• Representation and social mobilisation of human rights, development and poverty concerns.
  • Overview of major international organisations charged with poverty alleviation (World Bank, International Monetary Fund (IMF), UNDP)
  • Amartya Sen’s capabilities approach to human development
  • History and theory of the right to development and rights-based development
  • Concept of poverty as a human rights violation
  • Human rights conditionalities on development projects
  • The pragmatic use of rights rhetoric and tools to build social movements to fight poverty.
Learning Outcomes:

A student who has successfully completed this subject will:

  • Have an advanced and integrated understanding of the legal principles of human rights, development and poverty
  • Be able to critically examine, analyse, interpret and assess the similarities and differences between human rights, development and poverty
  • Be an engaged participant in debate regarding emerging and contemporary issues in the field, such as different international aid mechanisms, representations of poverty, the Millennium Development Goals and post 2015 Agenda, and critical issues at the intersection of human rights, development and poverty such as HIV, gender inequality, and education
  • Have a sophisticated appreciation of different conceptual foundations for human rights, development and poverty and the potentially different contextual impact this may have
  • Have an advanced understanding of at least one case study to provide in-depth analysis of human rights, development and poverty in a real life setting, for example through an institutional case study or national review
  • Have a detailed understanding of specific human rights related development issues such as education, livelihood opportunities, property and inheritance practices, and economics
  • Have the cognitive and technical skills to generate critical and creative ideas relating economic and social, as well as civil and political human rights, and to critically evaluate existing legal theories, principles and concepts with creativity and autonomy
  • Have the cognitive and technical skills to independently examine, research and analyse existing and emerging legal issues relating to human rights, development and poverty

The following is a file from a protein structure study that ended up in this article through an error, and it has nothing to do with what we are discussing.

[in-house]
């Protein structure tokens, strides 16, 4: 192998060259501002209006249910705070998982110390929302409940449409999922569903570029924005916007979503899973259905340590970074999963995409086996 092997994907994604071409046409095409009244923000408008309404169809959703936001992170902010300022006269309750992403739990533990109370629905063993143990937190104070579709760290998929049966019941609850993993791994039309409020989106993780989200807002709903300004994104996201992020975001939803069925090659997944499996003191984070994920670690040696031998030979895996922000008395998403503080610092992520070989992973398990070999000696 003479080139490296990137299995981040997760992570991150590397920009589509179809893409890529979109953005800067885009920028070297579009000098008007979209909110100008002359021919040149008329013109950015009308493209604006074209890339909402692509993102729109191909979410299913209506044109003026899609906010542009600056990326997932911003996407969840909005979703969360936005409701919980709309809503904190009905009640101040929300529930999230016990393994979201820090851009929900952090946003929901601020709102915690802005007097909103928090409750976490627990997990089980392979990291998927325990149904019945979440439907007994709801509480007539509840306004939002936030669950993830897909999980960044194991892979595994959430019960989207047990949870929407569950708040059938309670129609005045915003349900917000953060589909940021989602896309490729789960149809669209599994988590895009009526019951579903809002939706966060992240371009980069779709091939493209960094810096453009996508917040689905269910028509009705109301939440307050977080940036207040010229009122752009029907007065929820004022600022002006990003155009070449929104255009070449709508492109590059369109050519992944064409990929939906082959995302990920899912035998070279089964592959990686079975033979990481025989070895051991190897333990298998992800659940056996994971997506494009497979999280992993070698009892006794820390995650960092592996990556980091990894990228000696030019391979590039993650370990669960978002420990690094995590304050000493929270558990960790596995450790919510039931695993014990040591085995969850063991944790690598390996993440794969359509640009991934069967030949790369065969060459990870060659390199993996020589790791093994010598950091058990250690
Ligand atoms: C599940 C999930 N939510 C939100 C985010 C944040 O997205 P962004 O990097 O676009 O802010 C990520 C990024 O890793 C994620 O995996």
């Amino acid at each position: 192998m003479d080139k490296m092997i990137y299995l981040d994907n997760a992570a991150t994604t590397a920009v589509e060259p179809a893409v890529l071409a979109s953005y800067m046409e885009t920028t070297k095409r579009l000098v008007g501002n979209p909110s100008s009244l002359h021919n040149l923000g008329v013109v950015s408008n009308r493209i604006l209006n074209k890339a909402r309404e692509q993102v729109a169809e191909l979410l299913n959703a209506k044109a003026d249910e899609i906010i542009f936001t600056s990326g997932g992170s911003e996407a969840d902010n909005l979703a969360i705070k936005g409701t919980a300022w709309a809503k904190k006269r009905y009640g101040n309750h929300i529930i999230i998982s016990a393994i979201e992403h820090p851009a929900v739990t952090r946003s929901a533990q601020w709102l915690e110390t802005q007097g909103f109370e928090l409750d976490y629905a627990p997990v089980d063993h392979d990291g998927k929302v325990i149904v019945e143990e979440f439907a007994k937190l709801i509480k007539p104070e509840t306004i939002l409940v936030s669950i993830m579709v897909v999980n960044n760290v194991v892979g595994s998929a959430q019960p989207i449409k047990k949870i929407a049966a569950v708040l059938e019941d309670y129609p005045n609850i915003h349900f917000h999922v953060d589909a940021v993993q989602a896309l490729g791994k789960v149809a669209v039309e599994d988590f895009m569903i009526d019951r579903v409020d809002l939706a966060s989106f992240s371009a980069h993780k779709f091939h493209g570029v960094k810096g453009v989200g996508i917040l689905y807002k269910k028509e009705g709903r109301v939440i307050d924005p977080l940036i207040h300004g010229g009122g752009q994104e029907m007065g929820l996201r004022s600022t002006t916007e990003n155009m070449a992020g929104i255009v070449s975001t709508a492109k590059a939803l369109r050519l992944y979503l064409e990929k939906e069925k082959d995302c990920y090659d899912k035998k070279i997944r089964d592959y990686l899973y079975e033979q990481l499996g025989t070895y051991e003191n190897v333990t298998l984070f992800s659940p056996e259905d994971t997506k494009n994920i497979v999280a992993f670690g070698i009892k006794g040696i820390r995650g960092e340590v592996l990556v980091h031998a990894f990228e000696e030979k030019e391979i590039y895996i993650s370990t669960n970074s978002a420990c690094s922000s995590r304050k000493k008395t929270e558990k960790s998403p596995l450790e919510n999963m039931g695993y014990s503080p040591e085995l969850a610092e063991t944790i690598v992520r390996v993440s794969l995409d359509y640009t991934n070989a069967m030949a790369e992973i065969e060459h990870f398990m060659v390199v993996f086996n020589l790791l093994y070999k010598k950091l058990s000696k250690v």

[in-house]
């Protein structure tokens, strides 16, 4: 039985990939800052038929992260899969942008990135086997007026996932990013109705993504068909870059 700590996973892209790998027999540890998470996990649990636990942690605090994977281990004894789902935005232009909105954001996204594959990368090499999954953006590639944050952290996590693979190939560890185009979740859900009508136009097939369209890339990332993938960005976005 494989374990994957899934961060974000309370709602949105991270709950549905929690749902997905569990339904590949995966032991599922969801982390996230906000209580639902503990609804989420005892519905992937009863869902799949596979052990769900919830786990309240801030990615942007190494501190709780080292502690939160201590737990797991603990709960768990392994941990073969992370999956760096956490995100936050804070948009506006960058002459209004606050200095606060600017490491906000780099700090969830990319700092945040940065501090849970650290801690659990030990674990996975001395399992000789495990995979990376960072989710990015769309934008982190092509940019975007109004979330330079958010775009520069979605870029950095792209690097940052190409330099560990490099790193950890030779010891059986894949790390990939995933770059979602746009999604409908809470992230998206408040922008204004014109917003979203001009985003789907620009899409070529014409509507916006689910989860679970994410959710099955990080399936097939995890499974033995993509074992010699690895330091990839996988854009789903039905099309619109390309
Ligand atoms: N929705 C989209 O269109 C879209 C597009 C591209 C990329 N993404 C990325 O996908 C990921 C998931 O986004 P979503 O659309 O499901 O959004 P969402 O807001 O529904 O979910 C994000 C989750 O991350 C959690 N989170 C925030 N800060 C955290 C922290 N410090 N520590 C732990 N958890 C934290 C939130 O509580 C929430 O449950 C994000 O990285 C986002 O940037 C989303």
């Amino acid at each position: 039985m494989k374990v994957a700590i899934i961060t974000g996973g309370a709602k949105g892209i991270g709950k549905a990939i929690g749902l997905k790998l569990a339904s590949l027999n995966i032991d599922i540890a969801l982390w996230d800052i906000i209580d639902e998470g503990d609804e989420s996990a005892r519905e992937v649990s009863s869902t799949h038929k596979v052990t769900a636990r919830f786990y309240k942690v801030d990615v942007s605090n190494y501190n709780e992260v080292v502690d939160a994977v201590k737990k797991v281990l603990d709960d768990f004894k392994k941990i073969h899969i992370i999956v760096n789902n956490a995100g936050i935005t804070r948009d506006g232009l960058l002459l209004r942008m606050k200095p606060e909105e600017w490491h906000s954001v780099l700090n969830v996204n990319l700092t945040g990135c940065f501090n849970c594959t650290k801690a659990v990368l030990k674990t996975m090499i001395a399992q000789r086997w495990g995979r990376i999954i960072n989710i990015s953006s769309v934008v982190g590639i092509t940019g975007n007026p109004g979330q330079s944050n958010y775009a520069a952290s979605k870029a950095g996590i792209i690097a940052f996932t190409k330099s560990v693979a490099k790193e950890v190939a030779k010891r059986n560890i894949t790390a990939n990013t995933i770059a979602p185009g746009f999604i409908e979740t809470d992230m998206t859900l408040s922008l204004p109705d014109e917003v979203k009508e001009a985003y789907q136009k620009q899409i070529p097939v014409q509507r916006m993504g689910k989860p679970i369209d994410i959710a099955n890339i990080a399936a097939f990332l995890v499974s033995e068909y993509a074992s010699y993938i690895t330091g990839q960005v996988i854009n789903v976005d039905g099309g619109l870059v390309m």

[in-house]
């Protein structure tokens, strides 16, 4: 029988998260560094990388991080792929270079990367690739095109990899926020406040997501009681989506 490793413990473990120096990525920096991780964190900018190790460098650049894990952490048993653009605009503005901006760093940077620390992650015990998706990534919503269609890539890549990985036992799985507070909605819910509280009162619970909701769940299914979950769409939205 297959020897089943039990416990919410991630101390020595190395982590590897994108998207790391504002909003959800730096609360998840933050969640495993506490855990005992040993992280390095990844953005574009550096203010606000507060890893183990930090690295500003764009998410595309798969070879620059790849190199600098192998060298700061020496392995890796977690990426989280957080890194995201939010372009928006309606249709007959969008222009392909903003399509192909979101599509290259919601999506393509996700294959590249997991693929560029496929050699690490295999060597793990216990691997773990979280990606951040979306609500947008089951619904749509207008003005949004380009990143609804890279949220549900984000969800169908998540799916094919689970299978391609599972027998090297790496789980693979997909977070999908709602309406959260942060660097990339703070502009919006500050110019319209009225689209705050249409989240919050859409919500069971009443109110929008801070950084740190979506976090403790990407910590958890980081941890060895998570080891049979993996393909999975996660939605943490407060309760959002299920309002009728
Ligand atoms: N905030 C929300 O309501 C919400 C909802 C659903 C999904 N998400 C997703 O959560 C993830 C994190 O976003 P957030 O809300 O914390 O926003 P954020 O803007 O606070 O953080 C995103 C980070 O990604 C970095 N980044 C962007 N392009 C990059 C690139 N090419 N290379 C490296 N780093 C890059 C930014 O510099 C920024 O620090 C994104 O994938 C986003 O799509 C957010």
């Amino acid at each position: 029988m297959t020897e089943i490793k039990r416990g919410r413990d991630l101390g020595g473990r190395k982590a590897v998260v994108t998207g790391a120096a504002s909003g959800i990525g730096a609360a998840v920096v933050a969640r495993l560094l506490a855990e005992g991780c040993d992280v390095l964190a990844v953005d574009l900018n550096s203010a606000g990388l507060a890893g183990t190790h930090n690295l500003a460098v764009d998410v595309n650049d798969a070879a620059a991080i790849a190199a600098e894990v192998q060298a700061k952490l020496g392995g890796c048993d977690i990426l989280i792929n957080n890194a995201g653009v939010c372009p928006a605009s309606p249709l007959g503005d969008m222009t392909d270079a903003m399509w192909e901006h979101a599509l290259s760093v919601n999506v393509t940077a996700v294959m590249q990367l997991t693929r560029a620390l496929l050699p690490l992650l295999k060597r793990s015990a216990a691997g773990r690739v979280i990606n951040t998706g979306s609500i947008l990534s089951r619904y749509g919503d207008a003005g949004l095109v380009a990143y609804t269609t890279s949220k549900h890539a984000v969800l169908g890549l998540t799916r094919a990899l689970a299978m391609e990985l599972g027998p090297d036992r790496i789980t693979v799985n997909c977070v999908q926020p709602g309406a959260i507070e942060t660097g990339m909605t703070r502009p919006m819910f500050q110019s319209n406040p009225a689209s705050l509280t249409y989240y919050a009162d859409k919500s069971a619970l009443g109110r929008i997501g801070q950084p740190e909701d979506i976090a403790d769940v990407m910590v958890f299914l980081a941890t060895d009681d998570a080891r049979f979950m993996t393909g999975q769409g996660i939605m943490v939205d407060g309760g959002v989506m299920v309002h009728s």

• Have the communication skills to clearly articulate and convey complex information regarding human rights, develop and poverty to relevant specialist and non-specialist audiences
  • Be able demonstrate autonomy, expert judgment and responsibility as a practitioner and learner in the field of human rights law and international development.
  • Class participation (20%)*
  • Take-home examination (80%) (28 May - 1 June)
  • 6,000-8,000 word research paper (80%) (22 July) on a topic approved by the subject coordinator

*Class participation includes the in-class presentation (individual, or in groups of two is agreed in advance). The timing and topics of these presentations will be discussed and scheduled on the first day of class. It also includes two short response papers (max 500 words each). The first shall be submitted by 5pm on Friday April 24 and the second by 5pm on Tuesday April 28.

Prescribed Texts:

Core subject materials will be provided free of charge to all students. Some subjects require further texts to be purchased. Details regarding any prescribed texts will be provided prior to the commencement of the subject.

Breadth Options:

This subject is not available as a breadth subject.

Fees Information: Subject EFTSL, Level, Discipline & Census Date
Links to further information: www.law.unimelb.edu.au/subject/LAWS70430/2015

This subject has a quota of 30 students. Please refer to the website www.law.unimelb.edu.au/masters/courses-and-subjects/subjects/subject-timing-and-format for further information about the management of subject quotas and waitlists.

Related Course(s): Graduate Diploma in Government Law
Graduate Diploma in Human Rights Law
Graduate Diploma in International Law
Graduate Diploma in Legal Studies
Master of Human Rights Law
Master of Law and Development
Master of Laws
Master of Public Administration
Master of Public Administration (Enhanced)
Master of Public and International Law